It’s great to see Bill again; meeting anyone my ancient age or older has a special zing to it. There’s like this on-going contest between the lake petrified folks to see who falls in the lake first and doesn’t get out. I can tell Bill is watching me closely as I age and our fifty-foot bluff gets closer to the house. Some may not know it, but Grady-of -the-lake(now deceased) had nine lives and he spent one of them running towards this very same bluff. There was no blue moon the night before or heralding of angels in the morning of the afternoon when Grady, Dave Morgan and I sat on our porch before this steep drop off. All of a sudden, Grady gets up and starts running full speed toward the bluff as though he might do a high dive into the lake! Only a lunging hand to his ankles stopped his forward movement and saved a grave digger the effort. Mind you, this run of Grady’s had nothing to do with beer(s), but rather the magical pull of our evil lake was at fault.

I’m telling ya, there’s more than the best pure air up at Bonaparte—it’s full of friendship forged through good time and bad. There’s nothing like building a dock, camp or boat house and have the ice take it out the next winter; there’s nothing like the bond of spending money like a drankin’ sailor on lake side repairs. There’s a saying; only buy a boat if you can afford to buy ten—maybe the Bonaparte camps are the same way.

But who cares when you’re young, free and without a care like about none of us.

Still, those losses and efforts all make for great stories shared between a laughing, here’s-to-the-lake crowd. (Beers help, too)The night sky is more than pay back for any expense. But, daytime swimming, soaking in the sun—did I fall asleep that long?—fishin’, kayaking, bird watching, boating, tubin’ ( I did see a skier), and even some sail boating also take the day to flight. The air is incredibly invigorating at the lake. Breathing there is sorta like breathing in an oxygen tent where ever you go. So, the loony’s on the loose, the evil lake stare, the crazy birds, the alluring sunsets, the mesmerizing night stars and stormy five-foot high waves that tear docks and boats apart are all worth it. Why do I think this? Well, I’m nuts like the rest of you.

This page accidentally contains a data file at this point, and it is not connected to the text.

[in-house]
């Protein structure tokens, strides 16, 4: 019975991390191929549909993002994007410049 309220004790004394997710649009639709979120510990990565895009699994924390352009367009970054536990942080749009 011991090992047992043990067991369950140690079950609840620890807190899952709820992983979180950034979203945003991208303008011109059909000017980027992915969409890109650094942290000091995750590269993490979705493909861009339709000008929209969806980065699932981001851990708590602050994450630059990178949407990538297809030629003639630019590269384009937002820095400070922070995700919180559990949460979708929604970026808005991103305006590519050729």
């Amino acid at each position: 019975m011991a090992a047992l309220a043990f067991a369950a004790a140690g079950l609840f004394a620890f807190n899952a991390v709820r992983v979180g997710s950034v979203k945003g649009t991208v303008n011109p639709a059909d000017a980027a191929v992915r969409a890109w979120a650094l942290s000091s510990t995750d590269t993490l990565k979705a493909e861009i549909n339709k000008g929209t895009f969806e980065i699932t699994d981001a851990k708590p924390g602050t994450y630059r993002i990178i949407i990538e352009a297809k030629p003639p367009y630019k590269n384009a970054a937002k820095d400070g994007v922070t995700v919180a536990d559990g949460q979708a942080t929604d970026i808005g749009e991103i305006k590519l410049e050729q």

Cheers from the archives of franque23 Lake Bonaparte insanity logs.

Franque23

 


(clicking pics gives larger view)

The day had no way of knowing, it started off so differently. I still sat at the breakfast table when our four grandchildren, without any prompting, opted to chill and read in the morning light.

.

After working in a library for the past twenty five years-just wow.

But I had a plan.

There’s nothing like a fishin’ trip to spark up day! We’d gathered with high spirits along with some pensive moments: what would happen; how would do; would we come home fishermen or boaters?

We headed down the steps on our way to the boat. (How about those fingers!)

We set course for  Mud Lake with broad smiling faces, multiple rods, bunches of hooks, buckets of smelly worms on board and soda’s in hand. Plus, we had Shadow who knows at five that boat rides rock up and down and all around.

We had attitude, baby.

Guard Shadow had our side covered…

What would happen? Would we have any luck? And, would Shadow dive in after the loons, ducks, beavers and or fish? No one knew?

Bingo!!! Fish up!Actually, more than 60 fish up. My right arm hurt at night from de-worming, and de-fish hooking for those a bit off on that. Hats keep most hooks out of heads, but fingers are hook magnets.

Okay, I’m not sure, but I think this is a ritual we will keep up after any successful fishing thingy.

Time to leave Mud Lake meant our sounder took position to safely lead our way.

We headed home a happy lot. We’d have fish for lunch and a bunch more books were waiting to be read. And, there was also yoga time.

But maybe showing off our catch to our new neighbor friends was the best of it all!

Then again, we’re all neighbors at the Lake! Thanks for enjoying  a dream come true: fishin’ time with the kids and doggie…Ya gotta love it!

Cheers from the lake with more to come!

Franque23